UniFida provides a privacy portal
- The single customer view (SCV) is developed by matching on-line and off-line personal data across multiple identifiers
- Consents and opt-outs from individuals can be uploaded to the SCV from any channel
- If an individual is providing a consent or opt-out in a call centre their SCV can be immediately accessed and the permission recorded
- Each permission action is held separately, and included with it are details of the date, channel and statement against which the action was taken
- When multiple and possibly conflicting permissions have been provided, rules can be derived from them to allow or disallow specific marketing activities including profiling of individuals
- These consent rules can be executed, including the restriction on profiling
- It is simple to copy, share, amend or delete an individual’s data
- When an individual asks that their personal data is deleted, the system retains all their non-personal data so that e.g. transactional data is retained for reporting purposes
- At the same time information is provided concerning where all that individual’s personal data is held in upstream systems
Subject access requests (SARs)
GDPR has brought about a fundamental change of data ownership. Post GDPR sees all data owned by the individual. And the individual has full control of what data companies can hold.
Without the right setup, SARs can be expensive and disruptive. UniFida is automated and intuitive, providing swift processing of subject access requests.
So how do you provide a simple map of all the data held and clearly show where permission was given or withheld? UniFida makes this very easy with just a few clicks.
Post GDPR, the following nine boxes can be used as a guide to prove that your technology can successfully support GDPR compliance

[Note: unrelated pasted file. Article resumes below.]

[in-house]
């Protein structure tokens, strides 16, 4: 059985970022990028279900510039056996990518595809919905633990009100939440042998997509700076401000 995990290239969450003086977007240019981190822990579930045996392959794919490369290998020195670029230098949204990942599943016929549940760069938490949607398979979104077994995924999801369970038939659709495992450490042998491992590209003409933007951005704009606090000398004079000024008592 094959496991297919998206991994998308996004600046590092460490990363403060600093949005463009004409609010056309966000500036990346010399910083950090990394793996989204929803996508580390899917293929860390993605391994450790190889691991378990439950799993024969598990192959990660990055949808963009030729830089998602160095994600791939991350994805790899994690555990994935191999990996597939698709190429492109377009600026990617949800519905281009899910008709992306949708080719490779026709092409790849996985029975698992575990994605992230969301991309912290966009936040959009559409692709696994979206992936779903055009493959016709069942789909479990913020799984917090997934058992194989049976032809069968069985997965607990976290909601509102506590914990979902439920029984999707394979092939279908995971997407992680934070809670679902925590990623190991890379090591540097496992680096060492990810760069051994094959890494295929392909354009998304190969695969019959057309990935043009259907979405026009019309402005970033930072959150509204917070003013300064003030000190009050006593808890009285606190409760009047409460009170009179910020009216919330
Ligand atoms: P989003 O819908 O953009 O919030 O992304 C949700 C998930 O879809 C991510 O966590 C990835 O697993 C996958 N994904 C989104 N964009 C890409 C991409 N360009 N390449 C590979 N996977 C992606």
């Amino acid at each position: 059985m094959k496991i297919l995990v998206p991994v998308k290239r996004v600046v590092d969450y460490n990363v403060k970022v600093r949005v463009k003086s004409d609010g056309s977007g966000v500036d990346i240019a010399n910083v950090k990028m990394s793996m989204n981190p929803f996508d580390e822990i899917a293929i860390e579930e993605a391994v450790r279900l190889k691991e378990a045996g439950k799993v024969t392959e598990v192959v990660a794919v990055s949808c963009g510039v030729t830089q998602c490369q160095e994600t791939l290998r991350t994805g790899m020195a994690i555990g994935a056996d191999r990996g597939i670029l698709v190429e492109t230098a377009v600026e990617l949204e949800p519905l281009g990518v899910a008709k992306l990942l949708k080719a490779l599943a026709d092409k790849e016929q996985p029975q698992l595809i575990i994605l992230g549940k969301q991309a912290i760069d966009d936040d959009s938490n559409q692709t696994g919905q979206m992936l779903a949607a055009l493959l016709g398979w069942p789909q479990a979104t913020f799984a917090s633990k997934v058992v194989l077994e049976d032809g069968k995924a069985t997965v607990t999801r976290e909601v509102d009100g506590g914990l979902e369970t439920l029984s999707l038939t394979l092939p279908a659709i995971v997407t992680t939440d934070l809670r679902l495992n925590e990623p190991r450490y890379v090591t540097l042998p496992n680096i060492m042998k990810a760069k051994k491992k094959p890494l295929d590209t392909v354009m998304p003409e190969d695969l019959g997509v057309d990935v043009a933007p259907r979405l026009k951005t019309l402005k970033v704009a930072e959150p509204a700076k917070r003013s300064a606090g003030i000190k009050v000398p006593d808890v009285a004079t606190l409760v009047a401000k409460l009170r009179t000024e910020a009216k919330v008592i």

In our opinion, if your organisation holds personal information, there are nine boxes you need to be able to tick to be GDPR compliant from a technology perspective:
- Do you hold all the information you have about an individual in one place (we call this the single customer view or SCV), so that you can respond to requests from individuals to see, transfer, amend or delete their data or to change their permissions?
- Does your SCV make the best possible job of matching individuals across all their identifiers, from email to mobile number. Any information that can point to an individual can be used as part of the matching process.
- Can you receive and record consents and opt-outs via all the channels though which an individual can communicate with your organisation e.g. from website to post-room?
- When recording consents or opt-outs can you record the date, the channel through which they were received, and the statement to which they were consenting, or from which they were opting-out?
- When an individual has provided multiple consents at different times, which may contradict each other, do you keep each consent record separately, and can you derive rules from them which allow or restrict specific marketing activities? (Marketing activities may also include profiling the individual’s data).
- If the individual has requested that their data is not to be used for profiling, can you in practice prevent that data from being used to derive e.g. segmentation or propensity scores?
- Can you easily look up an individual’s single customer view (e.g. when they have called into a call center) and then act on instructions to copy, transfer, amend or delete their personal data?
- When asked to delete an individual’s personal data can you do this both from the SCV and from all upstream systems that have fed the SCV?
- When deleting personal data do you leave all other data relating to the individual in place so that e.g. transactional data can still be included in sales totals?
If you have ticked all nine boxes, your technology is ready to face GDPR!